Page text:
Facebook’s Customer Base Spells Success For The Oculus Quest
With billions of active monthly users, Facebook is poised to launch the mass-adoption of VR.
May 21st, 2019 will go down in history as an incredible day for VR. Though I would love to let my birthday piggyback on that accomplishment, credit actually goes to Facebook-owned Oculus, which launched its Oculus Quest and Oculus Rift S headsets on that day. The Oculus Rift S, an upgraded version of the original Oculus Rift headset, is a fantastic addition to the computer-based VR ecosystem, touting superior graphics and impressive inside-out tracking.
Having participated in a VR tournament using this cutting-edge headset, I can honestly say that Oculus’ hard work is apparent. But what made the 21st revolutionary for VR is the Oculus Quest.
Ditching the PC in favor of a standalone experience, the Quest doesn’t pack the same graphics punch as the Rift S, so you may be wondering why the Quest deserves this honor. One reason the Quest is special is that it is the first cost-effective, mass-consumer-focused, standalone 6DoF headset, effectively making it the most accessible form of immersive VR on the market. That in itself makes it a monumental success, but a well-built headset isn’t going to make historical waves. That’s where Facebook comes in.
When Facebook acquired Oculus in 2014, many were curious as to why a social media company, whose track record with hardware included a phone that failed just a year prior to the Oculus purchase, would be interested in buying the plucky VR startup for over $2 billion dollars. Oculus’ whirlwind Kickstarter success led many to believe that established entertainment companies such as Sony, Microsoft, or even tech giant Google might look to buy the company, but Facebook’s decisive choice wasn’t something anyone could have predicted. From the moment the news broke about the cost of the acquisition, it sent a clear message to both the tech industry and consumers alike: VR is here to stay.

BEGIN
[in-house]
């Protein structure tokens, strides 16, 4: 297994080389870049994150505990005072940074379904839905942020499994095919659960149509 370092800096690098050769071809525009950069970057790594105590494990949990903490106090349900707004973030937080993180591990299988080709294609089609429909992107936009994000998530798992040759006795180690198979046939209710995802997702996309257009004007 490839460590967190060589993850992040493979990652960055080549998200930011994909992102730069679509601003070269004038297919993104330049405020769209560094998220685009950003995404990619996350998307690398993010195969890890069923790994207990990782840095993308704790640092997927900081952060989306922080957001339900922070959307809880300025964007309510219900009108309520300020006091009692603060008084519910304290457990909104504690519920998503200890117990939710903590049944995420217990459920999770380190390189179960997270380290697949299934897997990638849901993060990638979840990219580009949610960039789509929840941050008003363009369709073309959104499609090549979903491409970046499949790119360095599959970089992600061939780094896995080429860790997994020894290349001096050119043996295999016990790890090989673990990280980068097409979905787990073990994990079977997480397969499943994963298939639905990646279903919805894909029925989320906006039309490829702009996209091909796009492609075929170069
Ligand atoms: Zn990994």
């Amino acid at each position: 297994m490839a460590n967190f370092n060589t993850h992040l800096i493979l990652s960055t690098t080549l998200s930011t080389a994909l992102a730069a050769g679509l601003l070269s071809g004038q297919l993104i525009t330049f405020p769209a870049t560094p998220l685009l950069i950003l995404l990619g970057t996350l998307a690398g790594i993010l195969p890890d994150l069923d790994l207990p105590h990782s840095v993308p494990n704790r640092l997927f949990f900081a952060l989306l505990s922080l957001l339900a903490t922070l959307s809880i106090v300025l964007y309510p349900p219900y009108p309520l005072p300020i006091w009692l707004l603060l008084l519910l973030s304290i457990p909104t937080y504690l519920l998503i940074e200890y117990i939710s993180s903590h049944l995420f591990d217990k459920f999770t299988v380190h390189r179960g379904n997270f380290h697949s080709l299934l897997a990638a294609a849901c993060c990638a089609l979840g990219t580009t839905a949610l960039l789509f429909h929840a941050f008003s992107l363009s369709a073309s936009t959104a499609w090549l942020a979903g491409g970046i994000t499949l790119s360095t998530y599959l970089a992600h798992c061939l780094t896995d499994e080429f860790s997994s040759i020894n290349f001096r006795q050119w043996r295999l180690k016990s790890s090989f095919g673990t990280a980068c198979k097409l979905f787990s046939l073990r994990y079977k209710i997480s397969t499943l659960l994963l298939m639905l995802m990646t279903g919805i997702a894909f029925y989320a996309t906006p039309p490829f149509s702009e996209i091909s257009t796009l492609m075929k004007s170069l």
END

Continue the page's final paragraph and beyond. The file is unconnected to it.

Oculus’ whirlwind Kickstarter success led many to believe that established entertainment companies such as Sony, Microsoft, or even tech giant Google might look to buy the company, but Facebook’s decisive choice wasn’t something anyone could have predicted. From the moment the news broke about the cost of the acquisition, it sent a clear message to both the tech industry and consumers alike: VR is here to stay.
Facebook, now the owner of the most buzzed-about VR technology in the last 20 years (RIP Virtual Boy), was strategic in their rollout of Oculus headsets. They understood that, with VR being a relative unknown to the average consumer and the original Oculus Rift requiring a high-end computer to run, the target market would be relatively small. They launched the Rift with a game-heavy library, and didn’t waste their marketing money targeting a larger audience. But in the time since the Rift’s launch, productions like Ready Player One and Black Mirror have increased the public’s awareness of VR immensely.
VR has even made appearances in Hot Pockets and prescription drug commercials alike, reflecting the understanding that the average viewer knows what VR is. Sensing this shift, Facebook chummed the waters further with the Oculus Go in 2018, featuring celebrities like Leslie Jones and Wiz Khalifa in their commercials. Around the same time, they announced the Facebook Portal, a smart display marketed as a way to incorporate video chat into your daily home life, a (not so) gentle reminder that Facebook is becoming more than a social media company. Then, when the iron was hot, they announced the Oculus Quest.
Leveraging the power of its 2.38 billion active user customer base (roughly 30% of the world’s population), Facebook chose May of 2019 to launch VR for the masses. Considering that the platform’s average user is between 25 and 34 years old, and just under 40% of its users being older than 34, its immediately accessible market is composed of working professionals with more expendable income.
This kind of massive international reach is something that no other 6DoF VR headset developer has ever had access to, and it’s why the Quest’s fantastic design and accessible price point matter – a good product will only be profitable if it reaches the right consumers…and Facebook has billions.
VR as we understand it has existed in one form or another since the 1960’s. Though being used in obscure research and military simulations since then, it has inhabited the realm of science fiction in the minds of most people. But with the Oculus Quest, we are entering an era of VR the likes of which we’ve never seen before; one that it’s going to transform society as powerfully as the computer did. VR has truly arrived, and the world is ready.
So far sales of the standalone headset have been strong, with early adopters wiping out the inventory of several major online retailers since its launch. Yesterday, Newegg, Amazon, and Walmart were all sold out of both the 64GB and 128GB models; Amazon reports their next batch of 128GB headsets won’t be shipping for another one to two months.